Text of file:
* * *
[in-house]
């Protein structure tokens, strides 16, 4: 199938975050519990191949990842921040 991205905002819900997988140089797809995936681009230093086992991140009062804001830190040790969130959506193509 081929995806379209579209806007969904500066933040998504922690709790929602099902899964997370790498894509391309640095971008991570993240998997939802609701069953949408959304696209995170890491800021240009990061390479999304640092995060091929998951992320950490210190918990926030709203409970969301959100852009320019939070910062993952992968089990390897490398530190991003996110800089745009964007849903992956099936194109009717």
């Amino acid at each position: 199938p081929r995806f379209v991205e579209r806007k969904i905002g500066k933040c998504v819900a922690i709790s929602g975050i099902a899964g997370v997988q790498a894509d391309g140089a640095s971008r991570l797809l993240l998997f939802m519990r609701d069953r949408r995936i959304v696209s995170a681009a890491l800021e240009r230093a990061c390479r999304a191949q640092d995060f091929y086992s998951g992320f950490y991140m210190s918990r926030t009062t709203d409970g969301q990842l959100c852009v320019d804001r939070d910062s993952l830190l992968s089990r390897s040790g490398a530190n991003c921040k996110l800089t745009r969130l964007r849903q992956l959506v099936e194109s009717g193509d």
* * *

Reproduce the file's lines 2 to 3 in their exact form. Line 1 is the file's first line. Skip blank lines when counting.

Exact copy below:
């Protein structure tokens, strides 16, 4: 199938975050519990191949990842921040 991205905002819900997988140089797809995936681009230093086992991140009062804001830190040790969130959506193509 081929995806379209579209806007969904500066933040998504922690709790929602099902899964997370790498894509391309640095971008991570993240998997939802609701069953949408959304696209995170890491800021240009990061390479999304640092995060091929998951992320950490210190918990926030709203409970969301959100852009320019939070910062993952992968089990390897490398530190991003996110800089745009964007849903992956099936194109009717």
């Amino acid at each position: 199938p081929r995806f379209v991205e579209r806007k969904i905002g500066k933040c998504v819900a922690i709790s929602g975050i099902a899964g997370v997988q790498a894509d391309g140089a640095s971008r991570l797809l993240l998997f939802m519990r609701d069953r949408r995936i959304v696209s995170a681009a890491l800021e240009r230093a990061c390479r999304a191949q640092d995060f091929y086992s998951g992320f950490y991140m210190s918990r926030t009062t709203d409970g969301q990842l959100c852009v320019d804001r939070d910062s993952l830190l992968s089990r390897s040790g490398a530190n991003c921040k996110l800089t745009r969130l964007r849903q992956l959506v099936e194109s009717g193509d």